the effectiveness and efficiency of the program, we recommended that HUD
            include the procurement standards in 24 CFR 85.36 in its future disaster recovery
            grant terms and provide procurement training and technical assistance to ensure
            that future disaster recovery grantees are aware of and follow Federal
            procurement requirements. HUD agreed with our recommendation.

            Also, the State acknowledged in its procurement policy for Block Grant disaster
            recovery grants that it was required as a grantee to adhere to the requirements
            at 24 CFR 85.36. Accordingly, it complied and certified to HUD that its policies
            and procedures were equivalent to the procurement standards at 24 CFR 85.36.
            Furthermore, a State Executive Order, dated February 19, 2013, required that all
            proposed procurements funded with Sandy-related Federal funds be submitted to
            the Office of the State Comptroller for review. The Office of the State
            Comptroller required that all proposals for procurement be accompanied with a
            description of the goods or services to be provided and an estimate of the cost of
            the goods or services to be procured.

Comment 6   The State contended that HUD expressly affirmed the adequacy of its
            procurement policy, including aspects relating to 24 CFR 85.36, when it approved
            the State’s action plan and it justifiably relied on HUD’s approval of its
            procurement policy when it went forward with the procurement process for the
            tourism marketing activity. It also contended that during two monitoring visits by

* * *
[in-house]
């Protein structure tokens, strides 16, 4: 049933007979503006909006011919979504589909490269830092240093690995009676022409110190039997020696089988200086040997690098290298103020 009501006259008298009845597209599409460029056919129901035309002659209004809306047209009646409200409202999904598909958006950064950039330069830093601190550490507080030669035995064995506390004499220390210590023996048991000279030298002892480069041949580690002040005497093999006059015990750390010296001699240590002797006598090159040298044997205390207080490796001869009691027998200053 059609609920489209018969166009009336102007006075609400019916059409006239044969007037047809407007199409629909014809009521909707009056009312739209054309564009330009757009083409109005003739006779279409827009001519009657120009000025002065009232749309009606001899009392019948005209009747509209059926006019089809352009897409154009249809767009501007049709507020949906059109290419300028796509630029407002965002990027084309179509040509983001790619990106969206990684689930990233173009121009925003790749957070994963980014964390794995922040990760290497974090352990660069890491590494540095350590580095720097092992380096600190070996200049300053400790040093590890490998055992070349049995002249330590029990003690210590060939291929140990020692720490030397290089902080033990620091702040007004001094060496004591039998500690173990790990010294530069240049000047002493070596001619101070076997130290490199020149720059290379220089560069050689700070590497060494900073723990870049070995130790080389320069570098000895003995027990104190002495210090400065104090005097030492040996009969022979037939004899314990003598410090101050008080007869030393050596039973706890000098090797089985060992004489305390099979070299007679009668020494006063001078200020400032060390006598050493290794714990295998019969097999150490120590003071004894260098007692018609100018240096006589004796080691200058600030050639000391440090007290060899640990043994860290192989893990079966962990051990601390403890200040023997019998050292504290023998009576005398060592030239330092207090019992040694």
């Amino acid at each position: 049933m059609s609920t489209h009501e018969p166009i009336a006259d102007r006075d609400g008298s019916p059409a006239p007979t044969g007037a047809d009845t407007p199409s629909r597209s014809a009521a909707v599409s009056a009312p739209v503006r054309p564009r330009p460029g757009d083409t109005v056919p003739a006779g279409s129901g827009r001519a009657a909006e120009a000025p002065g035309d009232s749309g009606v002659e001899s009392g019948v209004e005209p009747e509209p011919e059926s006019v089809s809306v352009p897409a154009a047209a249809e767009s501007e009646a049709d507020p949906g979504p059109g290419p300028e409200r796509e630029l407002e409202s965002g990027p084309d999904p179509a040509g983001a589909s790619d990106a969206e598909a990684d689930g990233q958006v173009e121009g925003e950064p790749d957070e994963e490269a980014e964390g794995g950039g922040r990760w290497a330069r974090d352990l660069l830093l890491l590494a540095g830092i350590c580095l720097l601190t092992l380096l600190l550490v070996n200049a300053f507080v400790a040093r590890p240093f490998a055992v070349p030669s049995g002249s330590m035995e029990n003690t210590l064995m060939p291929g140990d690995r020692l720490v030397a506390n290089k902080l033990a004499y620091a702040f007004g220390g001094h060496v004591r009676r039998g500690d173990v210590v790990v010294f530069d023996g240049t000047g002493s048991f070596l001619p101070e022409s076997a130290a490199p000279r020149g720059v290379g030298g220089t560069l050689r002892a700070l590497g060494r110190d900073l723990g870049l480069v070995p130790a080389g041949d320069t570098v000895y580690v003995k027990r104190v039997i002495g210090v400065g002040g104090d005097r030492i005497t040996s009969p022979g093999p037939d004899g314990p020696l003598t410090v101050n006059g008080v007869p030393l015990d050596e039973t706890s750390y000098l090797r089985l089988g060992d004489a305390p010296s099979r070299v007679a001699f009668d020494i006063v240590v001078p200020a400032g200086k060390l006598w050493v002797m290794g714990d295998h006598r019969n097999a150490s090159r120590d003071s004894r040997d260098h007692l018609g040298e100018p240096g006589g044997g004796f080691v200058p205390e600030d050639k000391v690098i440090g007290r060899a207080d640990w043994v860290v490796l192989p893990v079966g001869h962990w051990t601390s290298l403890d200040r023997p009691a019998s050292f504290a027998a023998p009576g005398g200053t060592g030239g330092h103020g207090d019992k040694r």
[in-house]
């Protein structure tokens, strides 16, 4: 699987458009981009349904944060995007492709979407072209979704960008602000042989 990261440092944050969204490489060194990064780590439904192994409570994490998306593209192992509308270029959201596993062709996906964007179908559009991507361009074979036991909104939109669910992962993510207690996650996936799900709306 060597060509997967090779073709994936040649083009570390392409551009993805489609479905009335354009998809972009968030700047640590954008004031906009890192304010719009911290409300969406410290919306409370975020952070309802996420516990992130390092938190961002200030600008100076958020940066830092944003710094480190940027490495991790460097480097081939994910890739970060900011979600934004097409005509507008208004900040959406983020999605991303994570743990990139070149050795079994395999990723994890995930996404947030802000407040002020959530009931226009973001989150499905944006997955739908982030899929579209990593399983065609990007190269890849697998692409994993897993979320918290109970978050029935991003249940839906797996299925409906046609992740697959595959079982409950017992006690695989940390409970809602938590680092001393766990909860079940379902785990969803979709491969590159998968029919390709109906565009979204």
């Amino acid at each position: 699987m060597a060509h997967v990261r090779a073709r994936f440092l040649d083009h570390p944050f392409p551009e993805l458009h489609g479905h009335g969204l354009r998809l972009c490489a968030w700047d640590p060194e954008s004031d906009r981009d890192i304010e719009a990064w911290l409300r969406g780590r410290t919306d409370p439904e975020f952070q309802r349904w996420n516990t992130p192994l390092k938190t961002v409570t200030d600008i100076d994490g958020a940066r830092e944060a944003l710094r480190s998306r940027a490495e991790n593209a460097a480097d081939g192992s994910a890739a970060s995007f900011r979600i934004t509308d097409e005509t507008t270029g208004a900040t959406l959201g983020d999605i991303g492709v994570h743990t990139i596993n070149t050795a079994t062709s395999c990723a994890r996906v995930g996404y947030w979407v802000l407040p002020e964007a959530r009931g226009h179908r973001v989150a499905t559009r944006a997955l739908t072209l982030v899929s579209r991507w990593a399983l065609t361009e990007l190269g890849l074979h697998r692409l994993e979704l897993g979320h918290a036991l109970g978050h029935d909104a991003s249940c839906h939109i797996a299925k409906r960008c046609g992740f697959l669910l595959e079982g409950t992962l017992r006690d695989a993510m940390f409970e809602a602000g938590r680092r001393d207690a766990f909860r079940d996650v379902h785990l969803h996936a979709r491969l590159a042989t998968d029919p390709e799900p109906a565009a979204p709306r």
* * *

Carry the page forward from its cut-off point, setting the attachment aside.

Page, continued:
HUD, HUD did not raise any concerns about its procurement policy during either
            visit. However, HUD relied on the State’s certification that its procurement
            policies and procedures were equivalent to the Federal procurement requirements.

            HUD’s monitoring reviews did not focus on the State’s compliance with the
            specific Federal procurement and cost principle requirements with which we took
            issue. In its July 2013 monitoring visit, HUD reviewed certain aspects of the
            State’s procurement process. HUD spoke with staff from the State’s Department
            of Community Affairs about its general protocol before awarding Block Grant
            disaster recovery-funded contracts. HUD noted that the process involved drafting
            the scope of work and a Request for Quotation, identifying the applicable Block
            Grant program, timeframe for completion of the work and a formal evaluation
            process for reviewing bids. HUD noted that the State’s process appeared to be
            compliant with Block Grant requirements, and Federal Register notices. HUD
            noted that given the workload, additional staff and resources were needed to
            adequately accomplish contract management responsibilities. HUD also noted
            that the State generally complied with procurement transparency requirements but
            that some information was not easily obtainable from the State’s Web site.
            Lastly, HUD reviewed four contracts, not including the $25 million contract with
            MWW Group, for compliance with 24 CFR 85.36, the relevant Federal Register
            notices, and other authorities. HUD reported that all four contracts appeared to be

                                            52
            in compliance. Specifically, the contracts had a clear statement of work,
            provisions detailing Federal requirements, a proper method of procurement,
            complied with the Department of Community Affairs’ procurement guidelines,
            and did not contain prohibited contract pricing, such as cost plus a percentage of
            cost.

            In March 2014, HUD reviewed eligibility criteria and provided on-site technical
            assistance to the staff overseeing the “Stronger than the Storm” advertising
            campaign, including assistance to help the staff understand the audit process and
            purpose of our information requests. HUD noted that the State had disbursed